The relative risks were estimated using Standardized Mortality Ratios (SMRs-%), and the confidence intervals were calculated at 95% confidence level (95% CI), assuming the Poisson distribution of the number of observed deaths.
Duration of exposure was defined as the total duration of employment in the factory. Latency was defined as time elapsed since first employment to the date of death. Year of first exposure was defined as the calendar-year when the worker was first hired in the factory.
Analyses were carried out using OCMAP PLUS v 3.10 (University of Pittsburgh, PA, USA) and STATA 11 (Stata College Station, TX, USA).
A total of 1247 men were included in the cohort (Table 2). As indicated in the Methods section, follow-up was completed for 98.2% of the subjects. 508 subjects died, 3 of which before 1965. During 1965-2005, the cohort contributed 39 933 person-years of observation. Causes of death were ascertained for 93.9% of the 505 subjects deceased after 1965.
Mortality for all causes was slightly lower than expected (505 observed; SMR 93.4; 95% CI: 85.4-101.9) (Table 3). The cohort showed statistically significant increase in mortality for all malignancies (195 observed; SMR 124.5; 95% CI: 107.6-143.2), peritoneal malignancies (9 observed; SMR 1985.3; 95% CI: 907.7-3768.8), respiratory tract cancers (114 observed; SMR 184.6; 95% CI: 152.3-221.8), lung cancer (84 observed; SMR 153; 95% CI: 122.0-189.4), pleural malignancy (24 observed; SMR 2616.6; 95% CI: 1676.5-3893.3). Rectal cancers mortality was higher than expected, the excess was not statistically significant (6 observed; SMR 157.1; 95% CI: 57.7-342.0). No increase was found for laryngeal cancer (5 observed; SMR 96.8; 95% CI: 31.4-225.9) and stomach cancer (6 observed; SMR 52.9; 95% CI: 19.4-115.2).
A statistically significant increase in mortality was observed for respiratory diseases (81 observed; SMR 187.2; 95% CI: 148.7-232.7), particularly for pneumoconiosis with SMR equals to 13 313.2 (95% CI: 9595-17 995.7) based on 42 observed, 41 of which were asbestosis (SMR 43385.3; 95% CI: 31 133.7-58 856.9).
The number of deaths for cardiovascular diseases, was statistically significant lower than expected (SMR 57.1; 95% CI: 47.5-68.0): it could be indicative of Healthy Worker Effect (HWE) [38-40]. To investigate HWE we stratified mortality from all causes and cardiovascular diseases by latency (Table 4). All causes mortality was lower than expected in the category 0-19 years of latency (SMR 56.1; 95% CI: 38.8-78.3); this effect disappeared after 20 years of latency as all cause mortality became similar to the expected one. Cardiovascular disease mortality remained significantly lower than expected, without any significant SMRs increase in every latency category.
Pleural cancer mortality increased with exposure duration, the highest SMR is in the category 10-19 years, the increase is evident for 0-4 to 5-9 years. In the categories 20-29 and 30 + years the SMR point estimates decreased, the confidence intervals remained wide, always excluding the null value. For pleural MN the SMR for 0-4 years of exposure was significantly increased (Table 5).
SMR for lung cancer showed a statistically significant increase in the latency categories 20-29 and 30-39, and in the 20-29 years exposure duration category (Table 7).
Only one death for asbestosis, out of 41, was observed in the category 0-9 years of duration of exposure (Table 8). Analysis by latency was not regarded as informative because of the long survival of this disease.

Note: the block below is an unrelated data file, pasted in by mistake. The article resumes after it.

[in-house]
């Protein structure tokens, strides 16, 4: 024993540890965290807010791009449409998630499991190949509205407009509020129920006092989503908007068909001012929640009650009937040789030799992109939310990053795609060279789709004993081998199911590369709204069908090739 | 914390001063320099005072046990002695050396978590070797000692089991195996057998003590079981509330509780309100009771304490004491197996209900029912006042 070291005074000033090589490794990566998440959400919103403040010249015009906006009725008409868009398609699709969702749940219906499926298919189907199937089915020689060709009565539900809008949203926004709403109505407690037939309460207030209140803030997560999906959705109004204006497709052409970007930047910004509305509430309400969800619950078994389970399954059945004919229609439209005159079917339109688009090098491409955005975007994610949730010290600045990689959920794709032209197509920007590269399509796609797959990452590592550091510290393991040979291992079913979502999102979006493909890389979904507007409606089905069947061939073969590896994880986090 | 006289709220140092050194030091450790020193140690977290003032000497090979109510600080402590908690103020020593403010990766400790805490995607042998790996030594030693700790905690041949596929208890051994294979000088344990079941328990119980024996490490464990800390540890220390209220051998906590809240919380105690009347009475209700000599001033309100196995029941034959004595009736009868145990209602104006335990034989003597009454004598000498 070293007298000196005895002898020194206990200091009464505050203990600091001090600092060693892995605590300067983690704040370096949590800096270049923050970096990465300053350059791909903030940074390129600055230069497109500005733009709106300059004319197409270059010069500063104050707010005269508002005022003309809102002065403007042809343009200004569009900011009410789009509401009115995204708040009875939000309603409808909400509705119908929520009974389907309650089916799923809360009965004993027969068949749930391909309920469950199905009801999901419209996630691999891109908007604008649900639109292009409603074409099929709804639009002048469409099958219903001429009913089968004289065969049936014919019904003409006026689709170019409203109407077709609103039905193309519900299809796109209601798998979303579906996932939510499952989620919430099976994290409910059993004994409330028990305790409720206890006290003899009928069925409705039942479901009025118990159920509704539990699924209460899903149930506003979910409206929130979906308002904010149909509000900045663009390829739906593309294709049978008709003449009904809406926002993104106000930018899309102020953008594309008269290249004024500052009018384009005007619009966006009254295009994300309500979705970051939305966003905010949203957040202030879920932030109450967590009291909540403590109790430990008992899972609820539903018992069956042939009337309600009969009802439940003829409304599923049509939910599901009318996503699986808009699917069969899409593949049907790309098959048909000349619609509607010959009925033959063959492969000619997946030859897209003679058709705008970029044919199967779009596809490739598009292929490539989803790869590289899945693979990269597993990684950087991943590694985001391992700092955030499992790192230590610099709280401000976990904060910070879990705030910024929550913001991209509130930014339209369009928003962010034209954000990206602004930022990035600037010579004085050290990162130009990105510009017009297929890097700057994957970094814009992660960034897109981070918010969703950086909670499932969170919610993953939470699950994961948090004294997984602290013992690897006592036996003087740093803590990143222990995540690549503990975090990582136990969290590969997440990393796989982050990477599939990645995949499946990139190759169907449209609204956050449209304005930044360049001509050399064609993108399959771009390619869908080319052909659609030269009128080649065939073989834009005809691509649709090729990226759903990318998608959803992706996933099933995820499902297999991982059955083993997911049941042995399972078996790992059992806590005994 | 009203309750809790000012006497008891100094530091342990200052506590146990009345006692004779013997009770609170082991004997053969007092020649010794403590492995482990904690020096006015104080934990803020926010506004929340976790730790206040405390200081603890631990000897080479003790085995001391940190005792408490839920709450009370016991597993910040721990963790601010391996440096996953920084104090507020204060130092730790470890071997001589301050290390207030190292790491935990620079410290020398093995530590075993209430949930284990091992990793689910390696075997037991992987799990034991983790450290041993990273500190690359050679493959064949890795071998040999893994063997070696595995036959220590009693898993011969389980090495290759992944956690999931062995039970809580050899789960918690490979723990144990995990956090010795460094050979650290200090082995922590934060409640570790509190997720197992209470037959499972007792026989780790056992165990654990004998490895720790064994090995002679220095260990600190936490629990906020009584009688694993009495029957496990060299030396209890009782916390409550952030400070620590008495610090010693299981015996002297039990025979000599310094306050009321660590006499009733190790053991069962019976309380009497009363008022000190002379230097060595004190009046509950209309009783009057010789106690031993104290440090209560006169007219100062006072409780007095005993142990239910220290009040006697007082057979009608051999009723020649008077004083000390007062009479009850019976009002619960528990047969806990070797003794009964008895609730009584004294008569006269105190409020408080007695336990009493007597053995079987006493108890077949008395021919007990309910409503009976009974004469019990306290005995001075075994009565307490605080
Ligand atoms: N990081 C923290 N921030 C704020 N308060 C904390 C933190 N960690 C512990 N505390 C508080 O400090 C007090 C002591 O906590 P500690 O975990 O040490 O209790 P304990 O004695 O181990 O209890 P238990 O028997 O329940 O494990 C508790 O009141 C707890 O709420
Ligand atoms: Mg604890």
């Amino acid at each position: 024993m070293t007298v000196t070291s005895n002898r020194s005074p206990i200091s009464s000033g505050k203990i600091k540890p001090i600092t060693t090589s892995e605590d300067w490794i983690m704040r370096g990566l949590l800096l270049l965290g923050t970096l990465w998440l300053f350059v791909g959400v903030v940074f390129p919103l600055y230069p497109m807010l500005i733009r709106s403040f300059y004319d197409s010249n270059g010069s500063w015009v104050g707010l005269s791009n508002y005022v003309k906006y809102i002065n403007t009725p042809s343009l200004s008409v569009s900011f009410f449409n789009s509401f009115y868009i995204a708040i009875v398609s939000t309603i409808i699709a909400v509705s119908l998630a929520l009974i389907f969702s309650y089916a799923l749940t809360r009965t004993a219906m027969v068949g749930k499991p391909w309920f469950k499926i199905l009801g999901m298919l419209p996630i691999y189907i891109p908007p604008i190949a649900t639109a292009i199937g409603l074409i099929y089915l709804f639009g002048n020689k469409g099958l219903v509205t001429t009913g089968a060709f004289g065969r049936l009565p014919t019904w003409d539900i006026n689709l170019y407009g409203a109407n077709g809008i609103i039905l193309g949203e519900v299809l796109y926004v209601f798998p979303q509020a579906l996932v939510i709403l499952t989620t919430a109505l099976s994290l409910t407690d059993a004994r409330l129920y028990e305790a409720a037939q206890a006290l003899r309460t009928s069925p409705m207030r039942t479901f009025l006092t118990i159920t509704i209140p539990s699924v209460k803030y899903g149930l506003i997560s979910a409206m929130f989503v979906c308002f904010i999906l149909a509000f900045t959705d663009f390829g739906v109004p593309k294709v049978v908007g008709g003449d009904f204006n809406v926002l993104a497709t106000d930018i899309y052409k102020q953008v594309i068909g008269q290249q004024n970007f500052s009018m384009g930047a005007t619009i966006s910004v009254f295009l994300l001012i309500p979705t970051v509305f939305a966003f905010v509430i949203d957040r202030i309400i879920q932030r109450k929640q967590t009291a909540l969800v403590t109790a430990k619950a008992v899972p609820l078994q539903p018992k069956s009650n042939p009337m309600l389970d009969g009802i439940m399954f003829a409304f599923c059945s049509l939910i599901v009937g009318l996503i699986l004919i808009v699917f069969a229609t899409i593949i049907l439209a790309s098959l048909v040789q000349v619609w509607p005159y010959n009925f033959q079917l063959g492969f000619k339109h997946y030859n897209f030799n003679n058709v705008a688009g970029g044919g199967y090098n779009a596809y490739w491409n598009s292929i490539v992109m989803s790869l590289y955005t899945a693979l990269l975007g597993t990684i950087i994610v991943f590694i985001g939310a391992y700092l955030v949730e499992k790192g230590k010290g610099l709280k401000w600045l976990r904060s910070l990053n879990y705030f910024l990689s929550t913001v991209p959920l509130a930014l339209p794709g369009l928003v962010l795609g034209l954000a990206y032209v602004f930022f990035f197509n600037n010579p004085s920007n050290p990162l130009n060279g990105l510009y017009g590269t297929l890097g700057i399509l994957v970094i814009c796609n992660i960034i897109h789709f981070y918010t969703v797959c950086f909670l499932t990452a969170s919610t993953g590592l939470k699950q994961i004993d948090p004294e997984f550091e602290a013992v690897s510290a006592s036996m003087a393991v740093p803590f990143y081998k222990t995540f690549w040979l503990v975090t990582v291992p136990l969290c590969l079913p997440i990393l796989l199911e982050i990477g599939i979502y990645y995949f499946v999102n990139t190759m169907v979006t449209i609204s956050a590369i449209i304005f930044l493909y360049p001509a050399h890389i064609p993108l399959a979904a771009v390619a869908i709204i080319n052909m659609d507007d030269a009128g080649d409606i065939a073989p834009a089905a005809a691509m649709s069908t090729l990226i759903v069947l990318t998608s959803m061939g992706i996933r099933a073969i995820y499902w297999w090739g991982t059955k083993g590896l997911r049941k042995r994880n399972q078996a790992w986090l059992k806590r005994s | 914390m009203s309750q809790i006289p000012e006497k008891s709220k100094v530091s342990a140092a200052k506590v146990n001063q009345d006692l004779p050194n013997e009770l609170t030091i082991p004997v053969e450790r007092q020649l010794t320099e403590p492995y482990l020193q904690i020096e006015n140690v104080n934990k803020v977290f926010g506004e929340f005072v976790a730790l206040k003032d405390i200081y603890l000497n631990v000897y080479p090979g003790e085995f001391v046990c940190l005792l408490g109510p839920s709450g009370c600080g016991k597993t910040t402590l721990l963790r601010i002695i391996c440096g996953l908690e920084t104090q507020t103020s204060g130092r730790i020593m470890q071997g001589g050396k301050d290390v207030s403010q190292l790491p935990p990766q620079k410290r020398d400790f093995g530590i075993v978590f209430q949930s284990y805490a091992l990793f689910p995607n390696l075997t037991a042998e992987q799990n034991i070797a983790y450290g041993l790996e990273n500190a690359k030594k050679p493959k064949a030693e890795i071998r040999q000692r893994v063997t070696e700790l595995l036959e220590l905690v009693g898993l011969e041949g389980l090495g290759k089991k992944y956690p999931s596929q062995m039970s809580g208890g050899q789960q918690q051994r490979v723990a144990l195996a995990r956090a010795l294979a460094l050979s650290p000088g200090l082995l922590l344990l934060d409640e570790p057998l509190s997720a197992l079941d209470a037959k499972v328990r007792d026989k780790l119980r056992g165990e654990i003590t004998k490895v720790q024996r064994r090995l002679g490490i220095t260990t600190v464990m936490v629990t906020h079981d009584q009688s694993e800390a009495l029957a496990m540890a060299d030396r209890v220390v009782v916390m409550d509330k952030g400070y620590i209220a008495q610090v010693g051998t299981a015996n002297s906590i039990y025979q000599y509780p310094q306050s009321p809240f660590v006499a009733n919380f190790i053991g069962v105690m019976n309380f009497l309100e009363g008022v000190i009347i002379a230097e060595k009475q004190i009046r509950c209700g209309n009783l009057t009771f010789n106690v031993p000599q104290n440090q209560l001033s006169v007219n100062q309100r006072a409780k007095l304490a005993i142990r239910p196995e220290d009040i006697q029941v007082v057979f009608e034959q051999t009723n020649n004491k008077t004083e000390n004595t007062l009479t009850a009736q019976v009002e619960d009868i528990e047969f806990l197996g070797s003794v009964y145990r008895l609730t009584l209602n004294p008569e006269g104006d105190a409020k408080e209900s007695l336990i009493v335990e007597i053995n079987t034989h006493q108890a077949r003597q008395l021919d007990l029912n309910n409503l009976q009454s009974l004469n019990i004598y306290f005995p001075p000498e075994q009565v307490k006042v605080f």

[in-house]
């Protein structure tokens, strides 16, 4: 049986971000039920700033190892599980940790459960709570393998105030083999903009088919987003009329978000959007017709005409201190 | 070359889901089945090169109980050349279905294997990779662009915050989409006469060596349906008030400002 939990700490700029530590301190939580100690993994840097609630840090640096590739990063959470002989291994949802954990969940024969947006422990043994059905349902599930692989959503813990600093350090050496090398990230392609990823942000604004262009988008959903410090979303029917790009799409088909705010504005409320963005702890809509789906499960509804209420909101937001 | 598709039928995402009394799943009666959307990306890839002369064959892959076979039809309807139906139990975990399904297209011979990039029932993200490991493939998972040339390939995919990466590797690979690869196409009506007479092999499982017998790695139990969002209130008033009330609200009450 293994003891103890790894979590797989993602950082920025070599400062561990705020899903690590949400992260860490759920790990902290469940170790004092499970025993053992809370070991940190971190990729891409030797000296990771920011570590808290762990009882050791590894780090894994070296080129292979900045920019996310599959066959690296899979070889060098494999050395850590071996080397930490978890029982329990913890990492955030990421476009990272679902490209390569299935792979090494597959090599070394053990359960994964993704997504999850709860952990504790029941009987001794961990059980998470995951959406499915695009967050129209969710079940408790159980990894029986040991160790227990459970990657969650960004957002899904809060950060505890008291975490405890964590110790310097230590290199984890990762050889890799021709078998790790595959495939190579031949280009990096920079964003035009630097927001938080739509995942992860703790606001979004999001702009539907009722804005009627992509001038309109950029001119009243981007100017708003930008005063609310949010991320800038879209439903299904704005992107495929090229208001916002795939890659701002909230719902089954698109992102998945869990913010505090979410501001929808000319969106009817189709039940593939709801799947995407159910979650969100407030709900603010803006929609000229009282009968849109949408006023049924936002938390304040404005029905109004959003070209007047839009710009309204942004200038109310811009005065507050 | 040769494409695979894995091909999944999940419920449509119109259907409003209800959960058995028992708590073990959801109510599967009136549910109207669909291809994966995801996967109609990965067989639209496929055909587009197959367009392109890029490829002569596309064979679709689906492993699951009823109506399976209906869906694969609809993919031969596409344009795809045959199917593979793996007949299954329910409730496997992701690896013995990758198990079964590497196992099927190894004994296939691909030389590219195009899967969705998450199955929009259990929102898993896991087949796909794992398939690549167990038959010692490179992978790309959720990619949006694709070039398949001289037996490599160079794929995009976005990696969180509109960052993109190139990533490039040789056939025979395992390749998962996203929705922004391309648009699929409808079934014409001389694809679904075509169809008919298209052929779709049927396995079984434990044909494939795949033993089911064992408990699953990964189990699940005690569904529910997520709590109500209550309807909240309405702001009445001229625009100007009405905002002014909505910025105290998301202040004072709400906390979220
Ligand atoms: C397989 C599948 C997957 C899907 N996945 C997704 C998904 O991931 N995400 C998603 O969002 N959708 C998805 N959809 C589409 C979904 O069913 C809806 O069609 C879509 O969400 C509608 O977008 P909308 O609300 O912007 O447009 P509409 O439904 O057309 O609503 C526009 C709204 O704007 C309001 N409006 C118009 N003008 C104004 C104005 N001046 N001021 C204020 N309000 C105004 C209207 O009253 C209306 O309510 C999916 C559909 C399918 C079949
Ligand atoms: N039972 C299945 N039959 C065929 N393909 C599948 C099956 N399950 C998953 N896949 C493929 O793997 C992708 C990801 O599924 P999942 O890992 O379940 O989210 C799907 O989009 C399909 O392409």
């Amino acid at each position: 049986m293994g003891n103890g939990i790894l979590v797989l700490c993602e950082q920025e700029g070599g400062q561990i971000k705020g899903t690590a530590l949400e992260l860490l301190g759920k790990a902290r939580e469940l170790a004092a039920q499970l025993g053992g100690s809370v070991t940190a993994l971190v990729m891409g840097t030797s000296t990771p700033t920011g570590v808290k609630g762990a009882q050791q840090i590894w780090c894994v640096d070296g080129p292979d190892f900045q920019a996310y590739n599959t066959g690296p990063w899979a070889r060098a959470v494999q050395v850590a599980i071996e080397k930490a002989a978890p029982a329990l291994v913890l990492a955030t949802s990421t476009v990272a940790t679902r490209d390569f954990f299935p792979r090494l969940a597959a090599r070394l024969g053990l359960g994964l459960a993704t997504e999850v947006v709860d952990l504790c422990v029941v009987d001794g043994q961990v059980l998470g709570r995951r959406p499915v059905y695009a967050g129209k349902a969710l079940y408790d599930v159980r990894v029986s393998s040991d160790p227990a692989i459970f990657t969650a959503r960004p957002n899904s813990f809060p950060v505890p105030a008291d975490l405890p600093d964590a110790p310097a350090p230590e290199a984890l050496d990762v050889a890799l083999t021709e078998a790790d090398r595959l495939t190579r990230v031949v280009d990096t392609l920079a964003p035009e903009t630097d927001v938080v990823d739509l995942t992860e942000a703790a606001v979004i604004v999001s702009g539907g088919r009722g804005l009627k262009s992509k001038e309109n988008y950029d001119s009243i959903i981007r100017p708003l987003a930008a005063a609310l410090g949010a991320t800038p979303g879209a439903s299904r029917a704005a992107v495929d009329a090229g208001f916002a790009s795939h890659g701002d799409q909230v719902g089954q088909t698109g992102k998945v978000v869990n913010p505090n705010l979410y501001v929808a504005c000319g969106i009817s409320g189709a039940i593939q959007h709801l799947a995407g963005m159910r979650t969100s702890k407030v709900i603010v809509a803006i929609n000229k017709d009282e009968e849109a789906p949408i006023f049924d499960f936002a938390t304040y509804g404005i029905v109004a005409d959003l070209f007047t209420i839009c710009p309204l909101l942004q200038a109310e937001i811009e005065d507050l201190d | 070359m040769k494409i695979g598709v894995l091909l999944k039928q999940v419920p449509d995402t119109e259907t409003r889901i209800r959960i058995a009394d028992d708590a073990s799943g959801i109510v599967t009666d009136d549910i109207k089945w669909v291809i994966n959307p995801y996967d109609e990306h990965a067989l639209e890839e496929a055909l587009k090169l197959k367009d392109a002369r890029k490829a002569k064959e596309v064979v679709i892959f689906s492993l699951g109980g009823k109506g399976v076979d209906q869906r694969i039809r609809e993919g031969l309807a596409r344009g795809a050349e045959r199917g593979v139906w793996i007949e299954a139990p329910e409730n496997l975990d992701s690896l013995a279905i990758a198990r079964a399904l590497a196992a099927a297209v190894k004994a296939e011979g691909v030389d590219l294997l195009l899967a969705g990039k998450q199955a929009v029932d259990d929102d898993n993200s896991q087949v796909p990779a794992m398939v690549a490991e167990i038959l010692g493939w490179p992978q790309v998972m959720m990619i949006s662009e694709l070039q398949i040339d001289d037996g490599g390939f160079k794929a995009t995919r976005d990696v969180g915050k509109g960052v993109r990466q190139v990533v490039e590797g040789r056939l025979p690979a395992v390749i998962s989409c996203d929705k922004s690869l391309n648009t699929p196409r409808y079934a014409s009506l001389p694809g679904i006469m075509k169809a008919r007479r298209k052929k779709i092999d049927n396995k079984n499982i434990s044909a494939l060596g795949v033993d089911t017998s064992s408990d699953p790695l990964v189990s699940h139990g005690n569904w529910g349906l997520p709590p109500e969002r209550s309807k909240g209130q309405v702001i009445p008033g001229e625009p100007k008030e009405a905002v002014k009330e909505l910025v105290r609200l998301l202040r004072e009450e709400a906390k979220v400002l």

Twenty-eight out of 33 deceased subjects were recorded in the National Mesothelioma Register, Campania section. Twenty-seven of them (82%) were recorded as mesothelioma cases: 8 had an histological confirmation, whereas 19 had a clinical and radiological confirmation, or a death certificate with a diagnosis of malignant mesothelioma (Table 9).
Out of 41 subjects deceased for asbestosis (Table 10), 29 (70.6%) were compensated by INAIL for asbestosis, 5 (12.2%) were compensated for silicosis, 2 (4.8%) for other diseases and 5 (12.2%) received no compensation.
This study contributes to the description of the health impact of asbestos-cement production at the national level in Italy, and at the local level for the polluted site of Bagnoli - Coroglio (Naples).
Our results confirmed significant increase in mortality for pleural, peritoneal, and lung cancer, consistently with the recent IARC evaluation (9). Moreover, we recorded a non-significant decrease for stomach cancer, and an increase of colorectal cancer, and no increase for laryngeal cancer.
More disaggregated mortality data are available at Local Health Unit (ASL) level  and show no evidence of different stomach cancer mortality between ASL NAPOLI 1 (including Bagnoli district) and Campania region. So the stomach cancer mortality decrease in the cohort could be attributable more to SMR wide variability (SMR 52.9; 95% CI: 19.4-115.2), than to local characteristic (for example diet) of the Bagnoli area residents.
Considering non-cancer causes of death, we found 41 observed vs. 0.09 expected deaths for asbestosis. Moreover asbestosis was the underlying cause of death for 41 cohort members and a contributory cause for further 45 subjects.
The statistically significant decrease in mortality from cardiovascular diseases, has been deepened stratifying SMR for all causes and cardiovascular diseases by latency.
Results didn't show a clear HWE in the cohort, since we didn't observe a SMR increase with increasing latency categories for cardiovascular diseases.